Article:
"You canker blossom!" 3 Shakespearean Insults


[ni-glekt] /nɪˈglɛkt/
verb (used with object)
to pay no attention or too little attention to; disregard or slight:
The public neglected his genius for many years.
to be remiss in the care or treatment of:
to neglect one's family; to neglect one's appearance.
to omit, through indifference or carelessness:
to neglect to reply to an invitation.
to fail to carry out or perform (orders, duties, etc.):
to neglect the household chores.
to fail to take or use:
to neglect no precaution.
an act or instance of neglecting; disregard; negligence:
The neglect of the property was shameful.
the fact or state of being neglected:
a beauty marred by neglect.
Origin of neglect
1520-30; < Latin neglēctus, variant of neclēctus (past participle of neglegere, neclegere to disregard, ignore, slight), equivalent to nec not + leg-, base of legere to pick up + -tus past participle suffix
Related forms
neglectedly, adverb
neglectedness, noun
neglecter, neglector, noun
overneglect, verb (used with object)
preneglect, verb (used with object)
quasi-neglected, adjective
self-neglect, adjective
self-neglecting, adjective
unneglected, adjective
1. ignore. See slight. 6, 7. default, inattention, heedlessness. Neglect, dereliction, negligence, remissness imply carelessness, failure, or some important omission in the performance of one's duty, a task, etc. Neglect and negligence are occasionally interchangeable, but neglect commonly refers to an instance, negligence to the habit or trait, of failing to attend to or perform what is expected or required: gross neglect of duty; negligence in handling traffic problems. Dereliction implies culpable or reprehensible neglect or failure in the performance of duty: dereliction in a position of responsibility. Remissness implies the omission or the careless or indifferent performance of a duty: remissness in filing a report on the accident.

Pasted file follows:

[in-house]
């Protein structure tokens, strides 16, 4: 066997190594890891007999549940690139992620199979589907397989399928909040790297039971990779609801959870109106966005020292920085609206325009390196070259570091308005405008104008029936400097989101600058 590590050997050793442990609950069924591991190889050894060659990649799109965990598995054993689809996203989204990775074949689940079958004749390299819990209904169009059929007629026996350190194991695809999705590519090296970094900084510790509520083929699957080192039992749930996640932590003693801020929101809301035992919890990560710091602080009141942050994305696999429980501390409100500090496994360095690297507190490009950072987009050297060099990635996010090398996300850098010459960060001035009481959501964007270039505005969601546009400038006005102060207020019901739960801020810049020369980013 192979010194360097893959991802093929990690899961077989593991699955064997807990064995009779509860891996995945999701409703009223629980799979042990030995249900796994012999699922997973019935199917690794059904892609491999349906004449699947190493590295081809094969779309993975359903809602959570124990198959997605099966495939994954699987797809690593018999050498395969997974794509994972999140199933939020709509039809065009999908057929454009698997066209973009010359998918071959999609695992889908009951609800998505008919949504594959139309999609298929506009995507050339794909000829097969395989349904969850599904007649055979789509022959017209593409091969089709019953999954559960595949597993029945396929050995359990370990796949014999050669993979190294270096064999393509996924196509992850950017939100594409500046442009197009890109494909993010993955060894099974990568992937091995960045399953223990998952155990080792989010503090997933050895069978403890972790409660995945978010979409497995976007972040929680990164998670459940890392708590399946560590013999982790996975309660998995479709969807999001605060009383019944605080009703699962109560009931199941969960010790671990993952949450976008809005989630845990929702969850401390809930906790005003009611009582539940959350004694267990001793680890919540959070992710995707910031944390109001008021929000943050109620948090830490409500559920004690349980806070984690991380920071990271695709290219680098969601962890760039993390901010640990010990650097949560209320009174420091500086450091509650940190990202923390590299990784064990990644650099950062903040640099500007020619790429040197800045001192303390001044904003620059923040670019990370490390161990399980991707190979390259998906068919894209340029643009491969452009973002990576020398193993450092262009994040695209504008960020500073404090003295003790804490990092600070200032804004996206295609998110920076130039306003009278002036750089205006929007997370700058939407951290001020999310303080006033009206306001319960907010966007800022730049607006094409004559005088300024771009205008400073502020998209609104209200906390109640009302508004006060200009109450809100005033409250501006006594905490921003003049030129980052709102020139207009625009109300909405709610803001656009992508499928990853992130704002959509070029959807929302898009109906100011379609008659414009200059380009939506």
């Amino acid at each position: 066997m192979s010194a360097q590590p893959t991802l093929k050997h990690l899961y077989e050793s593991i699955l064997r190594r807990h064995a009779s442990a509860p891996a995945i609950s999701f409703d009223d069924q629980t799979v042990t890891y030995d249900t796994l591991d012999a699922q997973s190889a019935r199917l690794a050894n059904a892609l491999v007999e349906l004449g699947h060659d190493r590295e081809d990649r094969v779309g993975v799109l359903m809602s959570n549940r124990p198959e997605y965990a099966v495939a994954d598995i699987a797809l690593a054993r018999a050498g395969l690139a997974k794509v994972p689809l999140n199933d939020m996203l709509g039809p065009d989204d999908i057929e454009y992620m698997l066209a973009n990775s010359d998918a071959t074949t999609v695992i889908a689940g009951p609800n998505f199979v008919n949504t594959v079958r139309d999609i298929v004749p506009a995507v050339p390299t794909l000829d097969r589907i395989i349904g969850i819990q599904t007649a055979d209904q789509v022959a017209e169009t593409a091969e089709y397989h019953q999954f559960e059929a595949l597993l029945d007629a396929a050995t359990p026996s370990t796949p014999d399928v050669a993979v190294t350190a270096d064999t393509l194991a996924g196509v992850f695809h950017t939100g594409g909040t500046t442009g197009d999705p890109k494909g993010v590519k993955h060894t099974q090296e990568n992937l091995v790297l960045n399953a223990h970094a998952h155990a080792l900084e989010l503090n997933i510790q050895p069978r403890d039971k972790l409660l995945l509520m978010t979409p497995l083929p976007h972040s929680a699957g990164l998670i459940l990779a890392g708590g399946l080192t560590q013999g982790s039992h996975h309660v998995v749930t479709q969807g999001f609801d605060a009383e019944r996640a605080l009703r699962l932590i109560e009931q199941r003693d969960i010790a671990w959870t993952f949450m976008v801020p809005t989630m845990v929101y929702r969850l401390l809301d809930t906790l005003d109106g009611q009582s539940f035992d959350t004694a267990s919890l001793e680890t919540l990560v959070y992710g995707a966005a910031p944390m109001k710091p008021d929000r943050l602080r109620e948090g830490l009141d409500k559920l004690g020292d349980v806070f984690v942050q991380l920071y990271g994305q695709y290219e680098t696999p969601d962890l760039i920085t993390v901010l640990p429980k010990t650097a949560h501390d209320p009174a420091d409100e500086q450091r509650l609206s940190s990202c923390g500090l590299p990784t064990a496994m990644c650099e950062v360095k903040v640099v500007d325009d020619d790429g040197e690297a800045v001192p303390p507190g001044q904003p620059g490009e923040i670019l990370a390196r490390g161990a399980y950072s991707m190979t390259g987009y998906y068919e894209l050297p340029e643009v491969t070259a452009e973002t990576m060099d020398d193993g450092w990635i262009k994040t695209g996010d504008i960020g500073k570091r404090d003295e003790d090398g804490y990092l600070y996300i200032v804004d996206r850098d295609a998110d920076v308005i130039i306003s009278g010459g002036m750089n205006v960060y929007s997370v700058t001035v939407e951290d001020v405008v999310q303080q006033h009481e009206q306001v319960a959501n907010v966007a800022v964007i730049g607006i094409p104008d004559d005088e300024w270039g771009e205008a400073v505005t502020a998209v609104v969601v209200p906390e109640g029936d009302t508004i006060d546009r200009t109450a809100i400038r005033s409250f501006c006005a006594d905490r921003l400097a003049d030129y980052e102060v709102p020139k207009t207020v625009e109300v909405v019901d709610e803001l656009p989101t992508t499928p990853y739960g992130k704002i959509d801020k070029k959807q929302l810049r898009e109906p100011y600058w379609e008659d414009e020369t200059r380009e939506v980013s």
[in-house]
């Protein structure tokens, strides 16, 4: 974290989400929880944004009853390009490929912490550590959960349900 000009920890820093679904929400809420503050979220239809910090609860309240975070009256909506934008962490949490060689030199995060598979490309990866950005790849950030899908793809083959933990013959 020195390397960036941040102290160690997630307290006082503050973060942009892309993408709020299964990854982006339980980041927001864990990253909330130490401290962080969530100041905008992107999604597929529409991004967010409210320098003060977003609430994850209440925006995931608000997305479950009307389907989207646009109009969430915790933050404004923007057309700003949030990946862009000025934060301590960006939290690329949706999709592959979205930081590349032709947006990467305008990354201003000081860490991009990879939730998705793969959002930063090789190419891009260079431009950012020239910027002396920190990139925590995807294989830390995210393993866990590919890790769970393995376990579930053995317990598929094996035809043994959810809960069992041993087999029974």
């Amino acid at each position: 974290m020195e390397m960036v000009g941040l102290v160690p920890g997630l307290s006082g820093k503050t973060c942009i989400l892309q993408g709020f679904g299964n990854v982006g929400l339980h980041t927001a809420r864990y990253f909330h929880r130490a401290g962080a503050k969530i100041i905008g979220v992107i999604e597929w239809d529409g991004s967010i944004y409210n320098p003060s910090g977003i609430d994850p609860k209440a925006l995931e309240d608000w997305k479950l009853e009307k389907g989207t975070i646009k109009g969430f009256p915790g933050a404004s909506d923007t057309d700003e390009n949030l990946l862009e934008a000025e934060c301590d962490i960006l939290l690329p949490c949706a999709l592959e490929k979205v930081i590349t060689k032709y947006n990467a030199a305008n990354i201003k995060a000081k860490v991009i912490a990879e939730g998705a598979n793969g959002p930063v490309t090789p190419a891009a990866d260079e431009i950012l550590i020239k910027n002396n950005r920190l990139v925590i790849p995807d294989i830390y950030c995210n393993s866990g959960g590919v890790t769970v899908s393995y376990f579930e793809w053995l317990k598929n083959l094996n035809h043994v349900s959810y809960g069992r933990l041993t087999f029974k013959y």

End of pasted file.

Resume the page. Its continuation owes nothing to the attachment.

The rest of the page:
6. attention, care. Unabridged
Based on the Random House Dictionary, © Random House, Inc. 2015.
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Examples from the web for neglecting
  • If that is the real reason why he keeps his door shut then he is neglecting his sisters.
  • neglecting to perform such sacrifices, they believed, could result in chaos and cosmic disorder.
  • He is merely using a single idea, putting it as strongly as he can, and neglecting all its limitations.
  • By neglecting nonmaterialistic values, you present rather a narrow and lopsided view of the future.
  • These folks seem to be neglecting the remarkable, unprecedented collapse in housing construction over the past few years.
  • They nonetheless made nearly identical choices, opting for funds with good past performance and largely neglecting fees.
  • The problem is not that we're neglecting each other.
  • Many seemingly successful companies have gotten into big trouble by neglecting accounting until it is too late.
  • Two social psychological processes were identified, which seem to explain self-neglecting behavior.
  • neglecting worldly matters, they did not convey their message.
British Dictionary definitions for neglecting


verb (transitive)
to fail to give due care, attention, or time to: to neglect a child
to fail (to do something) through thoughtlessness or carelessness: he neglected to tell her
to ignore or disregard: she neglected his frantic signals
lack of due care or attention; negligence: the child starved through neglect
the act or an instance of neglecting or the state of being neglected
Derived Forms
neglecter, neglector, noun
Word Origin
C16: from Latin neglegere to neglect, from nec not + legere to select
Collins English Dictionary - Complete & Unabridged 2012 Digital Edition
© William Collins Sons & Co. Ltd. 1979, 1986 © HarperCollins
Publishers 1998, 2000, 2003, 2005, 2006, 2007, 2009, 2012
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Word Origin and History for neglecting



1520s, from Latin neglectus, past participle of neglegere "to make light of, disregard, be indifferent to, not heed, not trouble oneself about," literally "not to pick up," variant of neclegere, from Old Latin nec "not" (see deny) + legere "pick up, select" (see lecture (n.)). Related: Neglected; neglecting.


1580s, from neglect (v.) or from Latin neglectus "a neglecting," noun use of past participle of neglegere.

Online Etymology Dictionary, © 2010 Douglas Harper
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